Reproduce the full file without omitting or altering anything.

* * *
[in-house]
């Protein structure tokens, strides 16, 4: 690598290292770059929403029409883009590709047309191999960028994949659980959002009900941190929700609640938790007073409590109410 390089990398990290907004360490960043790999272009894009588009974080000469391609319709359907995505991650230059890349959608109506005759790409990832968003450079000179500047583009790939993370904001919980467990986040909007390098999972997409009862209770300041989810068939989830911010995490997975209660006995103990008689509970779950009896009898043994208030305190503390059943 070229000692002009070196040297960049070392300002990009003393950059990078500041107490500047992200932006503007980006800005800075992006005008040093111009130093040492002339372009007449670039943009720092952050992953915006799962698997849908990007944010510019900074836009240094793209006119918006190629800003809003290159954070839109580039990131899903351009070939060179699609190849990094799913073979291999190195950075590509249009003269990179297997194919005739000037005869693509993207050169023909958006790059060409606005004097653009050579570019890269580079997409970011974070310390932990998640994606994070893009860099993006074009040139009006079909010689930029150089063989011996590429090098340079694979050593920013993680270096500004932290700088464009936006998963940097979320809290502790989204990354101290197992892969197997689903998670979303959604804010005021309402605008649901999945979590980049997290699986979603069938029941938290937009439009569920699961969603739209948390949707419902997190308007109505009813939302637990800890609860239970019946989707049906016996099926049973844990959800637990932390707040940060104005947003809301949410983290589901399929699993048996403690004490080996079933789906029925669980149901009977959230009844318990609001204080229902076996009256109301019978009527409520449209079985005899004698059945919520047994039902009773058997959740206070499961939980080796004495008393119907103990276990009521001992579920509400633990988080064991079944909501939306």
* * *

[in-house]
């Protein structure tokens, strides 16, 4: 690598290292770059929403029409883009590709047309191999960028994949659980959002009900941190929700609640938790007073409590109410 390089990398990290907004360490960043790999272009894009588009974080000469391609319709359907995505991650230059890349959608109506005759790409990832968003450079000179500047583009790939993370904001919980467990986040909007390098999972997409009862209770300041989810068939989830911010995490997975209660006995103990008689509970779950009896009898043994208030305190503390059943 070229000692002009070196040297960049070392300002990009003393950059990078500041107490500047992200932006503007980006800005800075992006005008040093111009130093040492002339372009007449670039943009720092952050992953915006799962698997849908990007944010510019900074836009240094793209006119918006190629800003809003290159954070839109580039990131899903351009070939060179699609190849990094799913073979291999190195950075590509249009003269990179297997194919005739000037005869693509993207050169023909958006790059060409606005004097653009050579570019890269580079997409970011974070310390932990998640994606994070893009860099993006074009040139009006079909010689930029150089063989011996590429090098340079694979050593920013993680270096500004932290700088464009936006998963940097979320809290502790989204990354101290197992892969197997689903998670979303959604804010005021309402605008649901999945979590980049997290699986979603069938029941938290937009439009569920699961969603739209948390949707419902997190308007109505009813939302637990800890609860239970019946989707049906016996099926049973844990959800637990932390707040940060104005947003809301949410983290589901399929699993048996403690004490080996079933789906029925669980149901009977959230009844318990609001204080229902076996009256109301019978009527409520449209079985005899004698059945919520047994039902009773058997959740206070499961939980080796004495008393119907103990276990009521001992579920509400633990988080064991079944909501939306």